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Application of Integrated Ozone Observing System to Houston-Galveston-Gulf Shore Region and Eastern Great Lakes Region

Project Leads and Affiliations:

James Szykman and John Lyon, EPA/ Office of Research and Development

Key Collaborators:

Bob Kelly, EPA Region 2
Joe Kordzi and Erik Snyder, EPA Region 6
Rich Scheffe and Pat Dolwick, EPA/Office of Air and Radiation
Jack Fishman and John Creilson, NASA Langley Research Center
Amy E. Wozniak, NASA GSFC
Bert Guindon, Natural Resources Canada, Canada Centre for Remote Sensing

Project Abstract Written: October 2005

Project Timeframe: 2006 - 2008

Project Summary:

This project focuses on the development, application, and integration of new NASA earth observation data for use in routine air quality assessment techniques on a regional scale. Under this project we will develop new techniques that will aid EPA Regions and States to assess regional ozone transport for air quality management decision, particularly related to State Implementation Plans.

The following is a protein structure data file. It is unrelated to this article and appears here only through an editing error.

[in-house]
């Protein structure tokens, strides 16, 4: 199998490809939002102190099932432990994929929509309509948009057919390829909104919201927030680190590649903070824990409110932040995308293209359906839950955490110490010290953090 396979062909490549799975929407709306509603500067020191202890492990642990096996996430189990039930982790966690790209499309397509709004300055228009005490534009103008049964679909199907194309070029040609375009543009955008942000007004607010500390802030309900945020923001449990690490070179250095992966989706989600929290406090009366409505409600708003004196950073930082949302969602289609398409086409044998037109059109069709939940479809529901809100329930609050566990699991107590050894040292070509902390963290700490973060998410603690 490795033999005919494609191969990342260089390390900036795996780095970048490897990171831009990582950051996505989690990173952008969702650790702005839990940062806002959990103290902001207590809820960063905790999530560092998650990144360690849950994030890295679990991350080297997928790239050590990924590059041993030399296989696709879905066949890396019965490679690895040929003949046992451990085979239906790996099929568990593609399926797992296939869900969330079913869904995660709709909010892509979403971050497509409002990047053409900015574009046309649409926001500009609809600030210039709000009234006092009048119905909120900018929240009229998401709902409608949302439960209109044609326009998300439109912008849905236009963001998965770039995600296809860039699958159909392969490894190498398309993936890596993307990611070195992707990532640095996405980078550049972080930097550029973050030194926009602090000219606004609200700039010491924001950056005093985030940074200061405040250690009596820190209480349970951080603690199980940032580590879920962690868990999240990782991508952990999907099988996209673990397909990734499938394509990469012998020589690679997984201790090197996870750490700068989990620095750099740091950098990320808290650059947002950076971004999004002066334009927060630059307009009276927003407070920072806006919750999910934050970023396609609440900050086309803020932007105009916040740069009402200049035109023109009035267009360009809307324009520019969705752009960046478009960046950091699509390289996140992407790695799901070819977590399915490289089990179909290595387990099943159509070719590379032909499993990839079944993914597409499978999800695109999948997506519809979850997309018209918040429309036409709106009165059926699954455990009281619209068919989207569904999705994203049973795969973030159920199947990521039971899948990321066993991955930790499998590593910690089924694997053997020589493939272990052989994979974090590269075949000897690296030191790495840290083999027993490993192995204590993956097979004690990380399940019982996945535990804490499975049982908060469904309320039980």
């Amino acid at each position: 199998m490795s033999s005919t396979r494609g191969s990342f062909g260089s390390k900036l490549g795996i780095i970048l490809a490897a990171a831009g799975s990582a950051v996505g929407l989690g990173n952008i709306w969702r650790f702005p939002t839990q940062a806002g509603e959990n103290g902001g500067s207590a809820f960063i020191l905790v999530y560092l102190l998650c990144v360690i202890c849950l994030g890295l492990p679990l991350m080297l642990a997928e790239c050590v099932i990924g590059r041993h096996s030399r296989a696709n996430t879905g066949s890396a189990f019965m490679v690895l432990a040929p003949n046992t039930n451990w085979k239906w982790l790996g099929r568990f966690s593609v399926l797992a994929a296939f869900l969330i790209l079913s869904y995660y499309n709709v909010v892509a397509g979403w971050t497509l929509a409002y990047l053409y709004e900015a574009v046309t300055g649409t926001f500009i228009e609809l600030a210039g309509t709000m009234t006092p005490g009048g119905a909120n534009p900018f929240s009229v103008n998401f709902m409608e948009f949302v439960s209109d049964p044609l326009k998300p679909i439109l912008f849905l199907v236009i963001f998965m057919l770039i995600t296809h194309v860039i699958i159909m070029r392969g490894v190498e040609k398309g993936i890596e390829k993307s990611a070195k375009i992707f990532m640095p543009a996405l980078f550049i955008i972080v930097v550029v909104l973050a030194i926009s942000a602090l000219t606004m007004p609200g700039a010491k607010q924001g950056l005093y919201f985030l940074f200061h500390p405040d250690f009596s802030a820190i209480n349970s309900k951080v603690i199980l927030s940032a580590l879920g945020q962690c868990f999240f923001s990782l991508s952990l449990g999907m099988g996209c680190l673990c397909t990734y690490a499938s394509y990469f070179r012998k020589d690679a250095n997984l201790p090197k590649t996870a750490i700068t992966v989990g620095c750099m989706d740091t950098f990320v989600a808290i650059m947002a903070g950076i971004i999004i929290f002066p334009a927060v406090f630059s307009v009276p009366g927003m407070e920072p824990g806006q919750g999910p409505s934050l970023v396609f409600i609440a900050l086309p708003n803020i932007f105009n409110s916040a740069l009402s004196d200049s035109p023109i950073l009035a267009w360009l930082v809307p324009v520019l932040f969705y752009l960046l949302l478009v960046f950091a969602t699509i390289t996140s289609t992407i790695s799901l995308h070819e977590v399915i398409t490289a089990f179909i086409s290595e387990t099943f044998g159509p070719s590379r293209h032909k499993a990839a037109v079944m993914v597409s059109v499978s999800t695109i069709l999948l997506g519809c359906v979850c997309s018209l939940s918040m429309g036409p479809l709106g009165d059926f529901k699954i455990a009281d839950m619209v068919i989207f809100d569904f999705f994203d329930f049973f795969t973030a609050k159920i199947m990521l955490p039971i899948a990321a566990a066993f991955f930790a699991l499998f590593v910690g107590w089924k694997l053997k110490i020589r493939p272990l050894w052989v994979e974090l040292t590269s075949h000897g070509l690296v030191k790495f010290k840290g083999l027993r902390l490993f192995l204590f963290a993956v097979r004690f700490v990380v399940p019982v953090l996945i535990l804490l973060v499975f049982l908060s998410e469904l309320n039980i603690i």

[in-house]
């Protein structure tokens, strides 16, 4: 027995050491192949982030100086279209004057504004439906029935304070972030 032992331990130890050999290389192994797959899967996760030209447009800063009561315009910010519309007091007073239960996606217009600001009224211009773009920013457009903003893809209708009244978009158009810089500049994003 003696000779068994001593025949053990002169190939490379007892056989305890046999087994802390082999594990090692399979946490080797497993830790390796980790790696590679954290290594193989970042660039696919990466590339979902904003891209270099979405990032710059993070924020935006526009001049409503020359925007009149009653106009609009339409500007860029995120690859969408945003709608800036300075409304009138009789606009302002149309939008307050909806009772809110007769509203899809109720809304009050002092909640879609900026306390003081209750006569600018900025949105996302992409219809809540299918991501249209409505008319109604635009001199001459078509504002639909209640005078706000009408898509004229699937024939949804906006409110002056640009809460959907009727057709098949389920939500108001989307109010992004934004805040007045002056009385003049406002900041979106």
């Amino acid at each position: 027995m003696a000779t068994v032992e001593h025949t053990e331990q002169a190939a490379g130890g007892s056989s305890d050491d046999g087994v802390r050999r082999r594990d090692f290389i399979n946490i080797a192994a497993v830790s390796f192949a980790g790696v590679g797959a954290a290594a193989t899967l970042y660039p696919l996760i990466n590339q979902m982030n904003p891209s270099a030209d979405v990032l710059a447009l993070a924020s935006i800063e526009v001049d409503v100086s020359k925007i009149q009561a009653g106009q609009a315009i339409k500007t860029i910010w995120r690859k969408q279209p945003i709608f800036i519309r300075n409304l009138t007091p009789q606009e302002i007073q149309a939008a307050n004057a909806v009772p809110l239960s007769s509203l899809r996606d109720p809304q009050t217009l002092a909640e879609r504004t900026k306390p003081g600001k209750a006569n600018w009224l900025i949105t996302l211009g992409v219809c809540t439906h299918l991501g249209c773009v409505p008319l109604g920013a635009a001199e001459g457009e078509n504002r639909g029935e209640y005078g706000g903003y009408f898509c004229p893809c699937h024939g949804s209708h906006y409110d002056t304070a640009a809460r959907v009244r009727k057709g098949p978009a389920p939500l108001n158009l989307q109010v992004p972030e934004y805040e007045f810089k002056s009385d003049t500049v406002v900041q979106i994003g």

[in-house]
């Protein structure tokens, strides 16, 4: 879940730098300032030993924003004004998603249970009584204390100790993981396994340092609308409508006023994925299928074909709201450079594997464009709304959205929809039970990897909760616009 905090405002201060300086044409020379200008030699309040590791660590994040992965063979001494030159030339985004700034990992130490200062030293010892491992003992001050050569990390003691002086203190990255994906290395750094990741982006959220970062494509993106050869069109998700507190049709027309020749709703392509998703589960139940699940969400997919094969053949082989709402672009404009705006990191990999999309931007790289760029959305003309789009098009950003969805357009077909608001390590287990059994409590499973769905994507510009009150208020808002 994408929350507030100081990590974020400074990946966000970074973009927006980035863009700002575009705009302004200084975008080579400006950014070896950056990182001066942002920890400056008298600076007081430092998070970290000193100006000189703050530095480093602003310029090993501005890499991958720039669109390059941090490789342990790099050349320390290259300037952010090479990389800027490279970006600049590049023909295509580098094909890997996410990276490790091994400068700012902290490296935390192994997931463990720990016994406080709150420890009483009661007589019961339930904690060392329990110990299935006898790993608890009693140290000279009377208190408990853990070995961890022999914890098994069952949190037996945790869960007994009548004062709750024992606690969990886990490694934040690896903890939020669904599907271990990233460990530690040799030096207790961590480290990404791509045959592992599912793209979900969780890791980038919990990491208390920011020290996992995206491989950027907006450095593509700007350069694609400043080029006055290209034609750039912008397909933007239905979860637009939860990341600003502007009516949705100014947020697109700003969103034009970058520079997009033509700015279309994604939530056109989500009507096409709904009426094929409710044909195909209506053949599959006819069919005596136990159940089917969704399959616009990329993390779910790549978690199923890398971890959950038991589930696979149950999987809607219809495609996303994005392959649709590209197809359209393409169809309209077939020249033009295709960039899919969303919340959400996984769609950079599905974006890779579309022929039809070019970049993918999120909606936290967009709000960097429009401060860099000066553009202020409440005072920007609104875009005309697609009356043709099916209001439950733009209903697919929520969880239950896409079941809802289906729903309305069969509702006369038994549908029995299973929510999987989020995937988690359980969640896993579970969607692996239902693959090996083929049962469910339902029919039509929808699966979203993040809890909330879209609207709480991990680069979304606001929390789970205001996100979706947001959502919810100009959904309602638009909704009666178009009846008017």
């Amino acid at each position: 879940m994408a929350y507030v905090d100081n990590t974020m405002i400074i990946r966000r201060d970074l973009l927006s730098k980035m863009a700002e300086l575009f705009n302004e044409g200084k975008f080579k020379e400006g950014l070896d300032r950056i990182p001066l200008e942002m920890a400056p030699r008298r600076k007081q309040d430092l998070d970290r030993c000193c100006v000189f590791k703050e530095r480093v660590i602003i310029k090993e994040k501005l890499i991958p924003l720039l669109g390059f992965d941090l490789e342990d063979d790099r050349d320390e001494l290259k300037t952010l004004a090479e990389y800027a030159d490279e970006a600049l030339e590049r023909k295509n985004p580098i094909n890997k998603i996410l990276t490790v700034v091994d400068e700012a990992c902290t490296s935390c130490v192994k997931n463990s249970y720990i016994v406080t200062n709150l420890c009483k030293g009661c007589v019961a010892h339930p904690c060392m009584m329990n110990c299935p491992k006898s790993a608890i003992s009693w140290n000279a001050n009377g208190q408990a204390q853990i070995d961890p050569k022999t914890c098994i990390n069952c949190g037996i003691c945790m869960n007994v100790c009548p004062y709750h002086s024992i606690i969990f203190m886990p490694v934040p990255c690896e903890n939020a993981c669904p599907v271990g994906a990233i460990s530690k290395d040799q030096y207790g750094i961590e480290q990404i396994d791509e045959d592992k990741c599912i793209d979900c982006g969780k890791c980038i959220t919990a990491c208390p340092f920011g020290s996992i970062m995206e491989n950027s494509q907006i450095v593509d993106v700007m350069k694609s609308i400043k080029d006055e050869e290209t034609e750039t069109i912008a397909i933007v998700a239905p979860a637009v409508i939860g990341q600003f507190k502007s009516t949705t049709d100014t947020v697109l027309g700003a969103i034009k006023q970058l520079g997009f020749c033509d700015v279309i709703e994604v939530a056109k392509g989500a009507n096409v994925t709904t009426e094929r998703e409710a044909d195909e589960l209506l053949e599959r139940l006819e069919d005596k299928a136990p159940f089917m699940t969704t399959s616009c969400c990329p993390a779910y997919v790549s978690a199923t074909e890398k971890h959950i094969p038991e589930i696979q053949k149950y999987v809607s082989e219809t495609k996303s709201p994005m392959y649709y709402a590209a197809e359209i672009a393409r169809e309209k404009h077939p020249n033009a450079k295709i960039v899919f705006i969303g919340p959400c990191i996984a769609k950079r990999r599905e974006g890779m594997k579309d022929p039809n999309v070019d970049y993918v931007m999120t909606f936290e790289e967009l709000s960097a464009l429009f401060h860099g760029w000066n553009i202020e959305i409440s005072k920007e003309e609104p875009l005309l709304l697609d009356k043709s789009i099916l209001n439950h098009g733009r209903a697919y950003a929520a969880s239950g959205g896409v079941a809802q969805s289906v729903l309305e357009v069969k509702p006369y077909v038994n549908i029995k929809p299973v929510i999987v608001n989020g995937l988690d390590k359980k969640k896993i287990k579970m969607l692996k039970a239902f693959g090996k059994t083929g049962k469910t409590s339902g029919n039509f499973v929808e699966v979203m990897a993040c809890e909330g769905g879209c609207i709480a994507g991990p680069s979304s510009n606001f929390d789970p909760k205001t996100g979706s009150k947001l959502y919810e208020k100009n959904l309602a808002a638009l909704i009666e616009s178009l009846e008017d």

The Houston-Galveston-Gulf Shore Region in EPA Region VI and the Eastern Great Lakes Region in EPA Region II are two areas impacted by the new eight-hour ozone standard. One of the necessary steps in reducing air pollution is to understand its causes, how it is formed, and how it travels throughout a particular region. One of the primary deficiencies in understanding ozone transport is the paucity of ambient observations to assess transport along with direct comparison of such observations to State Implementation Plan model results. Generally, the only routine measured data available to assess transport originates from the EPA and State and Local low-resolution surface ozone monitoring network. The synoptic scale full tropospheric column data from the Ozone Monitoring Instrument (OMI) aboard the NASA Aura satellite has the potential to provide a major advancement in data sets available for pollutant transport studies.

In this effort, we propose to work with our colleagues at EPA Regions II and VI, along with other key collaborators at NASA and OAQPS, to demonstrate the feasibility of using satellite measurements to enhance existing surface based measurements in the assessment and analysis of the formation and transport of ozone. This project includes the use of new technologies from satellite that, if successful, would accelerate the use of a new measurement technology for use in air quality assessments and forecasting.

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